This is the second in our series of posts by students on the job market this year.
In 2013 alone, donors pledged $31 billion to support financial inclusion programs—an attempt to deliver financial services to the 2 billion adults that do not have access to such services. In the past, microcredit and insurance programs received all of the attention, but improving the savings capacity of the poor and unbanked has recently drawn increasing attention as well. Access to a savings account has been shown to improve account holders' overall financial situation and their ability to cope with shocks. In addition, access to savings may also lead to greater educational aspirations and completion of additional years of schooling for the children of account holders.
A complete evaluation of the welfare benefits of microsavings programs should also account for the indirect effects, or spillovers, on the social and financial networks in which individuals are embedded. In Nepal and Malawi, some positive spillovers have been documented. Can microsavings programs have negative spillovers? In my job market paper, I study the effects of access to savings on one’s risk-sharing network, a type of financial network where negative spillovers are most likely to occur, if at all they do.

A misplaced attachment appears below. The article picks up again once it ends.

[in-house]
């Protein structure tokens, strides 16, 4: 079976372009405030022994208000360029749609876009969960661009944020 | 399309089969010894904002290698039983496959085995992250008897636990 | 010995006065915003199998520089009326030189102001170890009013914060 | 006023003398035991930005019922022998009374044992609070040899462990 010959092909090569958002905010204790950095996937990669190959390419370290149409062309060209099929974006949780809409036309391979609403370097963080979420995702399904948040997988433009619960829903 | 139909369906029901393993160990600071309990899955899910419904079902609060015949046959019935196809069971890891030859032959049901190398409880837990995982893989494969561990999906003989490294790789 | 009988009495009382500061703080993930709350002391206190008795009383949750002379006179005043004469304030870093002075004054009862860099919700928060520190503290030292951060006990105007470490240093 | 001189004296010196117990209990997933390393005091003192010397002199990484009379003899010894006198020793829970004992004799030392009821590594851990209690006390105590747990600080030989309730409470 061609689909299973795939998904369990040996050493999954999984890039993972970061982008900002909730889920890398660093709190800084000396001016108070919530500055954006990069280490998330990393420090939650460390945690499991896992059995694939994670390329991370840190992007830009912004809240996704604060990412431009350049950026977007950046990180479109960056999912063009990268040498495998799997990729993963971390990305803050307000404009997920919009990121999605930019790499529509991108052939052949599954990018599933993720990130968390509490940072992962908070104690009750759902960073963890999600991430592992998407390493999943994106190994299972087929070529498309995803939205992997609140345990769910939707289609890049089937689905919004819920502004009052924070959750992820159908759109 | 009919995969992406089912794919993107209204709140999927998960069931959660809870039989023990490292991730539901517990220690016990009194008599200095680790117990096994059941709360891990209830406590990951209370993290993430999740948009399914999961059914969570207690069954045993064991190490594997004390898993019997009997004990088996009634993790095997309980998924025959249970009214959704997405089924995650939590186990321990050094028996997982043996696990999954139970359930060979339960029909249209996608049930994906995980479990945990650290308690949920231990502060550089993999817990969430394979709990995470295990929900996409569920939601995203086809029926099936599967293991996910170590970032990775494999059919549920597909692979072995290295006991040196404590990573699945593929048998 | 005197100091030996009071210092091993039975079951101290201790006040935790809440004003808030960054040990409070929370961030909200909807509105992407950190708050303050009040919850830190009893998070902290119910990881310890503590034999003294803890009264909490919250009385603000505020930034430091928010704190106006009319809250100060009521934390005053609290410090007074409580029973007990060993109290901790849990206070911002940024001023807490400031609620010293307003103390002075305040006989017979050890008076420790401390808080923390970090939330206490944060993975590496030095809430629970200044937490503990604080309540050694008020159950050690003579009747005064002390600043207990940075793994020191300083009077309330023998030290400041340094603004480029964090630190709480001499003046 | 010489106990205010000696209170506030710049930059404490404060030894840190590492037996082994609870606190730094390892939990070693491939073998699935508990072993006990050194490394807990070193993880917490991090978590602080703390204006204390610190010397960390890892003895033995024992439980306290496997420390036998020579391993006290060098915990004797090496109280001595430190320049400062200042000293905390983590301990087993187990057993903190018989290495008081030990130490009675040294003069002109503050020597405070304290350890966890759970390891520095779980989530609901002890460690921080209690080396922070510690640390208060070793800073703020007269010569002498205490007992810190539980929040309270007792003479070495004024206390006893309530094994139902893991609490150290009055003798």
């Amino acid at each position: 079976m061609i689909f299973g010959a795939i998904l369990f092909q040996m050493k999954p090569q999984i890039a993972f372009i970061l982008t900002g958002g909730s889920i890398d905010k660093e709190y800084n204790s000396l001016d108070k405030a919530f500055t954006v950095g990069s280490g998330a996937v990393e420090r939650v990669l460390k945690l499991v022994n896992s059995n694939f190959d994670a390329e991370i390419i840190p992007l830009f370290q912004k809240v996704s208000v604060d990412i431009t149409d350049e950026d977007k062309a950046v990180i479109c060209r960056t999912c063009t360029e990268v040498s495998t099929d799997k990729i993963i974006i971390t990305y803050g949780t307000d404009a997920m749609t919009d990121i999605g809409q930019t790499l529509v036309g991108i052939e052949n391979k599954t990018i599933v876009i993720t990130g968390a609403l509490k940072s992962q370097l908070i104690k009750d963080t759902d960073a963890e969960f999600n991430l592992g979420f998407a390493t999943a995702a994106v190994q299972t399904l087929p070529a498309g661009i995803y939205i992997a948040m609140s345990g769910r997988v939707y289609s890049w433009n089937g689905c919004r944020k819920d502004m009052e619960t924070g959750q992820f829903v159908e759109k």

In risk-sharing arrangements, as with many informal institutions, trust makes up for the absence of written binding contracts. Access to savings can reduce this trust, because it increases the incentive to break one’s promise to provide support. At the extreme, access to savings can reduce overall welfare by crowding out risk-sharing and reducing the ability to smooth consumption.
We use data from vulnerable women in Kenya to undertake the first study to document the negative effect of access to savings on risk-sharing. In Kisumu, Kenya, we randomly assigned 627 participants to treatment and control groups. The treatment was a microsavings program which included enrollment in a mobile money savings account, a session in which women set savings goals, and the receipt of weekly SMS reminders about these goals.
A key highlight of the paper is that we carefully identify interpersonal risk-sharing as ex-ante (pre-shock) agreements about mutual and state-contingent support. That is, we recognize that the value of risk-sharing is the insurance it provides against potential shocks, and actual interpersonal exchanges are merely manifestations of this ex-ante agreement. Also, of the various types of informal insurance, risk-sharing is unique in that the direction of support goes both ways and the necessity of mutuality is what generates the trust problem. We thus measure risk-sharing as potential (rather than actual) transfers received and sent between two individuals who can mutually rely on each other. We do this by asking “what is the maximum amount that this person (you) would give you (this person) in the event that you (this person) faced an unexpected expense?”